Jesse Hettema, Market Lead, Belgium & the Netherlands, Aurora Energy Research, commented:
“Incentivising generators to retrofit existing gas-fired power plants to burn hydrogen would position the Netherlands well for its transition to a Net Zero power system. With the right policy support, retrofits could enable further decarbonisation while keeping the lights on.”
Ron Wit, Director, Energy Transition, Eneco, commented:
“At Eneco, our commitment to carbon neutrality by 2035 is unwavering. With twelve years to go, there is no more time to waste due to the lead times of permitting procedures and investments. The study clearly shows how policymakers can secure timely investments in CO2-free flexible power generation to enable a transition toward a sustainable and reliable energy future.”
Henk Visser, Manager, Strategy Department, Gasunie, commented:
“Let’s proceed with the findings of this study and make sure that we, step by step, implement this transformation in collaboration with the government. This includes both the power plants and the Hydrogen Network Netherlands, as well as large-scale hydrogen storage.”
Patrick van de Rijt, Head of Market Analysis, Energy System Planning, TenneT, commented:
“Aurora’s findings highlight the potential role that hydrogen fired-power plants could play in providing zero-carbon firm generation capacity in the future Dutch power mix, which TenneT’s Adequacy Outlook shows will still be needed in the future power system, alongside wind and solar. The interactions with competing hydrogen needs in other end-use sectors, mainly the industry, need to be further assessed.”
1 Equivalent to 12% of the Netherlands’ total power generation capacity in 2035
2 Without carbon capture and storage
3 Calculated in €/kW (real 2022)
4 Calculated in €/kW (real 2022)
5 Aurora did not consider the costs of the hydrogen infrastructure that would be needed to deliver retrofits in this comparison.
6 Subsidy would cover upfront retrofit costs
7 If the Netherlands commissioned 7 GW of retrofit hydrogen-fired power plants by 2035, a conversion subsidy for generators burning 100% hydrogen fuel would cost 1.4bn € in 2030-2050, Aurora calculates.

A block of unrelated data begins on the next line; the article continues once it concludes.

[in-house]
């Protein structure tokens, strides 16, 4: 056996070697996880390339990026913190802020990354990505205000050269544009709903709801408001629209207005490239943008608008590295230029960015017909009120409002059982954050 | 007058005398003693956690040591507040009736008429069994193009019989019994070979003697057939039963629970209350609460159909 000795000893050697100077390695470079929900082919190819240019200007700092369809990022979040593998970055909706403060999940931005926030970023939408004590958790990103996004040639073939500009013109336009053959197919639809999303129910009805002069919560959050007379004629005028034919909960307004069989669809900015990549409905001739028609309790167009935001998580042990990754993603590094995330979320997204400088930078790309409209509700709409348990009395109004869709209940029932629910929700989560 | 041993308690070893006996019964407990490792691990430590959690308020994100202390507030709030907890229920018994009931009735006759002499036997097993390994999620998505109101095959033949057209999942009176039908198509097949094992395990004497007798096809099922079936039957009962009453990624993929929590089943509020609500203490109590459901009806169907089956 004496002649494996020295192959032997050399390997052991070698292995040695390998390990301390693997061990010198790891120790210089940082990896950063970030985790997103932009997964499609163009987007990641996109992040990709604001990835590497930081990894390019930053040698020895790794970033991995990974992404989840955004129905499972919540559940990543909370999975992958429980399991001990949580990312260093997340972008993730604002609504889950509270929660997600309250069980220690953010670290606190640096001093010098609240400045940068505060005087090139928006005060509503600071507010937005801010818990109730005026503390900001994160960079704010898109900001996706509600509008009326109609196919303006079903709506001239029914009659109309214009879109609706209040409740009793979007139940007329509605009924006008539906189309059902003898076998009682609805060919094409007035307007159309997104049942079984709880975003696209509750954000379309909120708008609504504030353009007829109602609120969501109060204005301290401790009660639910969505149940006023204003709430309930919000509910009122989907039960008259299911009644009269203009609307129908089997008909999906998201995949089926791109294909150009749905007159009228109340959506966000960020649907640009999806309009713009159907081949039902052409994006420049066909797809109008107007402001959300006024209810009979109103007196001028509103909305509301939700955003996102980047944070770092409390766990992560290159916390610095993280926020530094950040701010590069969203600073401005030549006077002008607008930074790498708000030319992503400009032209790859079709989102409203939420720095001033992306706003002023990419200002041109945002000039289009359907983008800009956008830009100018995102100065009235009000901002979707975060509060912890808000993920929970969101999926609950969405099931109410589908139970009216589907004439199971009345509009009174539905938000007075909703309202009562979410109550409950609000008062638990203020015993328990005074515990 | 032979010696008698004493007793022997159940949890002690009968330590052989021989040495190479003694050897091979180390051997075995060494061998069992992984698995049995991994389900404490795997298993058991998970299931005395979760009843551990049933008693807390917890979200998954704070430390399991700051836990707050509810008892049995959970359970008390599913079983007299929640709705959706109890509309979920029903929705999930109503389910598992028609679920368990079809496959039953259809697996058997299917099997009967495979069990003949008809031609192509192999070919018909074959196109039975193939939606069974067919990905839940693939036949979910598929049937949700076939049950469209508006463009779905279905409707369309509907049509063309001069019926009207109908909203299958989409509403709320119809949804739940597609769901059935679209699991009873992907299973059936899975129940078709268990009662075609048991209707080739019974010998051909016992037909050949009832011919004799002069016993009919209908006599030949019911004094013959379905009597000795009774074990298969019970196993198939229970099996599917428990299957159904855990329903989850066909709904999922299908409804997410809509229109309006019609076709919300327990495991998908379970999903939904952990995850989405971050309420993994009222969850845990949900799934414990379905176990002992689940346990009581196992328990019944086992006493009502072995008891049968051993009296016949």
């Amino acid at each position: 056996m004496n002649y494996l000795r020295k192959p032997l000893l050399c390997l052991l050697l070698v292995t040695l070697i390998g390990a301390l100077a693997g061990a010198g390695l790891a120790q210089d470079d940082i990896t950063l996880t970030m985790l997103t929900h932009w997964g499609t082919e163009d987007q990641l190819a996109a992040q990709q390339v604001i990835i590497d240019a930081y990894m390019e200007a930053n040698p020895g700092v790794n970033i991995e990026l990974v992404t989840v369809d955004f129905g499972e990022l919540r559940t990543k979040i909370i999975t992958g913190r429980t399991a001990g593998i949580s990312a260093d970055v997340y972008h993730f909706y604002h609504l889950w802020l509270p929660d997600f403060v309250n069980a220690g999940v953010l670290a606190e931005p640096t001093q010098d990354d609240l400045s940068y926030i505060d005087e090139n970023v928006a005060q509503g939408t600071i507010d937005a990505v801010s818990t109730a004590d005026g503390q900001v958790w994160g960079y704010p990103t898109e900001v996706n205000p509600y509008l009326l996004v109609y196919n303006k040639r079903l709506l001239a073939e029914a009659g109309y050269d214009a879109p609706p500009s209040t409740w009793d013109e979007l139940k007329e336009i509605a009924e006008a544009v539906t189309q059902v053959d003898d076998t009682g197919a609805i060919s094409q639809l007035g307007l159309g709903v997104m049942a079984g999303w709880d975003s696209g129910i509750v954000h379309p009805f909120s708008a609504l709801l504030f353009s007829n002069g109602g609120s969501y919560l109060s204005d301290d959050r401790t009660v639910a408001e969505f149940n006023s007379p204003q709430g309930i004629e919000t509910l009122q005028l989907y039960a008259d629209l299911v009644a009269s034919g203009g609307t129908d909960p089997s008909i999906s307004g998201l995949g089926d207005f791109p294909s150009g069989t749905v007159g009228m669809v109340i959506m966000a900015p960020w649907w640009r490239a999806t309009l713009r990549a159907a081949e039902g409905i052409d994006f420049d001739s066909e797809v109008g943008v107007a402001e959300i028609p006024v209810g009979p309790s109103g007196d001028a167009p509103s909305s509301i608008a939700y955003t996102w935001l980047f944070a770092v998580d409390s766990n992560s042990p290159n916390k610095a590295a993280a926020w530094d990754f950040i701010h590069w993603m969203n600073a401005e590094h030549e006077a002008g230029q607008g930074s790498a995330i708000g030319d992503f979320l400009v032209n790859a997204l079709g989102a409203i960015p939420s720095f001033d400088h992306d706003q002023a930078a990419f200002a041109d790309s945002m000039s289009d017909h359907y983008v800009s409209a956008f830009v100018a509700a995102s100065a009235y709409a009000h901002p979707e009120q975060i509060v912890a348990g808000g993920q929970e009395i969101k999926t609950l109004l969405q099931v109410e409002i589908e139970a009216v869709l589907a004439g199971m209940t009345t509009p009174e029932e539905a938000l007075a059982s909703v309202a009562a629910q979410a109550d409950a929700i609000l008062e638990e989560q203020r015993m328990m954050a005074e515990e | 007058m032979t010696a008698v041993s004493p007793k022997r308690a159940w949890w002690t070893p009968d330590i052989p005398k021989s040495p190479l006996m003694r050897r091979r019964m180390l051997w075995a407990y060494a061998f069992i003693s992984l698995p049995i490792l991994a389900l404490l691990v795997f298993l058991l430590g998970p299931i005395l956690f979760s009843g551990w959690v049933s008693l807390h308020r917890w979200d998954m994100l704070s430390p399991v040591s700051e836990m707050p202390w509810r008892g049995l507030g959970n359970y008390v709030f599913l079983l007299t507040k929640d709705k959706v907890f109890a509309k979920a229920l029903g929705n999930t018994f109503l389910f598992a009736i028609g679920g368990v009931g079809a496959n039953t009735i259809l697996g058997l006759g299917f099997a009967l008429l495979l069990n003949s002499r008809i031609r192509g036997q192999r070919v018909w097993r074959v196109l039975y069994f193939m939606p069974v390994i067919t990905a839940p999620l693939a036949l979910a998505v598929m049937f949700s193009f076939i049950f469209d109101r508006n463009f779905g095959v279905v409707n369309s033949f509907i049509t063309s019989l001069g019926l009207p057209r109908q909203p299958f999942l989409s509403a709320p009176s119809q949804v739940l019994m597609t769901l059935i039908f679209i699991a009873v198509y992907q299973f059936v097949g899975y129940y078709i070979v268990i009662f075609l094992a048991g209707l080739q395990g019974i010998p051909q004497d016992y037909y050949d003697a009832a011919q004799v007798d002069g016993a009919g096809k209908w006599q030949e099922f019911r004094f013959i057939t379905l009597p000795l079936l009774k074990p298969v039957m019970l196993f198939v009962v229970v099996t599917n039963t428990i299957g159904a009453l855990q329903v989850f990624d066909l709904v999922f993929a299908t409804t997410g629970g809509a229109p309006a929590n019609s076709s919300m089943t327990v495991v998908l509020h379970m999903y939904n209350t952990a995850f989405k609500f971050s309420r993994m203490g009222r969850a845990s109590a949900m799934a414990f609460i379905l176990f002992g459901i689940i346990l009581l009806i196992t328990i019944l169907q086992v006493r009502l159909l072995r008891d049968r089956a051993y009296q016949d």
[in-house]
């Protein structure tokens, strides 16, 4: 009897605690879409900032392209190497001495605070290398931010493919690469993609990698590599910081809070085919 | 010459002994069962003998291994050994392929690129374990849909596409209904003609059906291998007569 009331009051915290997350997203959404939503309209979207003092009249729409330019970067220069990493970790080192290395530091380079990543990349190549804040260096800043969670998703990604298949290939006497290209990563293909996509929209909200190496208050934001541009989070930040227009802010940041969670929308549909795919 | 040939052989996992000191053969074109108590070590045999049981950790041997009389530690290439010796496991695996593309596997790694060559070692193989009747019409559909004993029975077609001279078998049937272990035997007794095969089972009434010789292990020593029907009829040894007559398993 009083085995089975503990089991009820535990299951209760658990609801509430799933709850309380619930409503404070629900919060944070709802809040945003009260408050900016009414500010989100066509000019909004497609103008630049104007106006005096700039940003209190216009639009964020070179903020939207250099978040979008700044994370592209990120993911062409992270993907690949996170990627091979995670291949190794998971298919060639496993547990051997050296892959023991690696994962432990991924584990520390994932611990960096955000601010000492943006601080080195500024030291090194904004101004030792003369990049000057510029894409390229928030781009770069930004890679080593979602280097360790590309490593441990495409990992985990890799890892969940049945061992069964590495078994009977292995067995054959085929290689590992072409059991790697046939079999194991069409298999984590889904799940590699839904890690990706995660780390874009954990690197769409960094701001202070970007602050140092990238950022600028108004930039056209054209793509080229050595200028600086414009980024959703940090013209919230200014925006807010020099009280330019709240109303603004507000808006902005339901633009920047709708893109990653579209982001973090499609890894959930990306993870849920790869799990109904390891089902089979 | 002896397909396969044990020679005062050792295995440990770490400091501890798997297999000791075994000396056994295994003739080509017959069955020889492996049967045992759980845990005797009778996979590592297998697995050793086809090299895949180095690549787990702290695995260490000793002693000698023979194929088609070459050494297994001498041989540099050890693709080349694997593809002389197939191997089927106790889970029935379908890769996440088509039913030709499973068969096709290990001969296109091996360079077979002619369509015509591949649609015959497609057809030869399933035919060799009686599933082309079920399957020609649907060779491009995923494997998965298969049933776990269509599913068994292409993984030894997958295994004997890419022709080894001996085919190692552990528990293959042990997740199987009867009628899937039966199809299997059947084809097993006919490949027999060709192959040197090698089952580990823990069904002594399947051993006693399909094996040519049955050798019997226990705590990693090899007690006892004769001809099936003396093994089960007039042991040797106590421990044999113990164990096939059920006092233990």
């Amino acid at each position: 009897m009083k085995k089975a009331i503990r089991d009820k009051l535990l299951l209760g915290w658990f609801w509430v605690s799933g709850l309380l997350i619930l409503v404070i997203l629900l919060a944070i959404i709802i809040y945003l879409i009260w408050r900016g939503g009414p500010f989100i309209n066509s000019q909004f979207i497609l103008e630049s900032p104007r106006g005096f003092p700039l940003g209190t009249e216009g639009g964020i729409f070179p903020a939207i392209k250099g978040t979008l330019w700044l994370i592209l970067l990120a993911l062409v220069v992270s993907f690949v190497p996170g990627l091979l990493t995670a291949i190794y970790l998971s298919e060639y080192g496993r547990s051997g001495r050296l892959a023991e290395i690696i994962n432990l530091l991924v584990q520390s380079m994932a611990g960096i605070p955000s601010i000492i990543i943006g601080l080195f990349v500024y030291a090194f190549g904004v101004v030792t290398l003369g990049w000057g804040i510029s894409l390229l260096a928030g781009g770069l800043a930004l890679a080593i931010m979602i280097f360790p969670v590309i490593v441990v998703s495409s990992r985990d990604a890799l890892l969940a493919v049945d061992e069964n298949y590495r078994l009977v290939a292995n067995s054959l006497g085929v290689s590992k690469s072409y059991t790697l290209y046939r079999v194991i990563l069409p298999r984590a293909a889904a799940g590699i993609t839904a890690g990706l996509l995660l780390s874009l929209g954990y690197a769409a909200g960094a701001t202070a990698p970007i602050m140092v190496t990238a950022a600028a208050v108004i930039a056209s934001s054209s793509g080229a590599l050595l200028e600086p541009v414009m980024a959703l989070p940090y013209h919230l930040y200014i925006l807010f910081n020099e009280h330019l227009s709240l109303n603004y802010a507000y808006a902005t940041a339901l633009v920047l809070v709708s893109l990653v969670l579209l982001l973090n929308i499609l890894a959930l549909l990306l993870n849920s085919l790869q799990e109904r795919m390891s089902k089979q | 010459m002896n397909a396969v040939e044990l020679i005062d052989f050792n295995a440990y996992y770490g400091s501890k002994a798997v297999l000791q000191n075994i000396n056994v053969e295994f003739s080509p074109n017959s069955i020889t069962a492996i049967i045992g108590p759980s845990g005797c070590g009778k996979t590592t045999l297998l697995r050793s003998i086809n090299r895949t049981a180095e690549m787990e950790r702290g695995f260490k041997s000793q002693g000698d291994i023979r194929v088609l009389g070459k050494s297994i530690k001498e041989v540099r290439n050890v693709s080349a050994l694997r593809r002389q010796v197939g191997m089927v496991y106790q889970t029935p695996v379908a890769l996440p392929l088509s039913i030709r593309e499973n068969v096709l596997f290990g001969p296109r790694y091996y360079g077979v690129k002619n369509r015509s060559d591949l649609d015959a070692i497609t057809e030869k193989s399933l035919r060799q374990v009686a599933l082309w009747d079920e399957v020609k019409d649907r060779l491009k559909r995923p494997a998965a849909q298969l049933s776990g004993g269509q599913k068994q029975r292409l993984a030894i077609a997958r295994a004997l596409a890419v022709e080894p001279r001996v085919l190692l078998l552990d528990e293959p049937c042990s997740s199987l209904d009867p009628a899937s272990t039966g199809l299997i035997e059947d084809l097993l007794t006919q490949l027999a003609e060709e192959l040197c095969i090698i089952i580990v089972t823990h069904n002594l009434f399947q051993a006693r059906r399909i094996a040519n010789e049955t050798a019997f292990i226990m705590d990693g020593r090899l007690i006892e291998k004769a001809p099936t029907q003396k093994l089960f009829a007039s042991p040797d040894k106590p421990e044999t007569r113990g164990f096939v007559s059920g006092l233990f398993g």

8 Subsidy would cover the difference between the costs of generating electricity by burning natural gas and by burning hydrogen
9 Assuming the Netherlands deploys 7 GW of retrofit hydrogen plants by 2035, total CO2 emissions savings in 2030-2050 under Aurora’s base case would be 41mn tCO2e if supported by a conversion subsidy and a production subsidy for generators burning 100% hydrogen fuel. The next most effective option (a conversion subsidy combined with a production subsidy for generators burning 30% hydrogen fuel) would result in emissions savings of 4mn tCO2e. The total cost of supporting generators burning 100% hydrogen fuel with a conversion subsidy and a production subsidy would be up to 11.2bn € in 2030-2050.
– ENDS –
Megan Tracey, European Press Officer
megan.tracey@auroraER.com | +44 (0)7810 817354
From its Oxford academic roots, Aurora Energy Research has grown to become the largest dedicated power market analytics company in Europe, providing data-driven intelligence for strategic decisions in the global energy transformation. We are a diverse team of more than 450 experts with vast energy, financial, and consulting backgrounds, covering power, hydrogen, carbon, and fossil commodities. We are active in Europe, Australia, and the US, working with world-leading organisations to provide comprehensive market intelligence, bespoke analytic and advisory services, and cutting-edge software.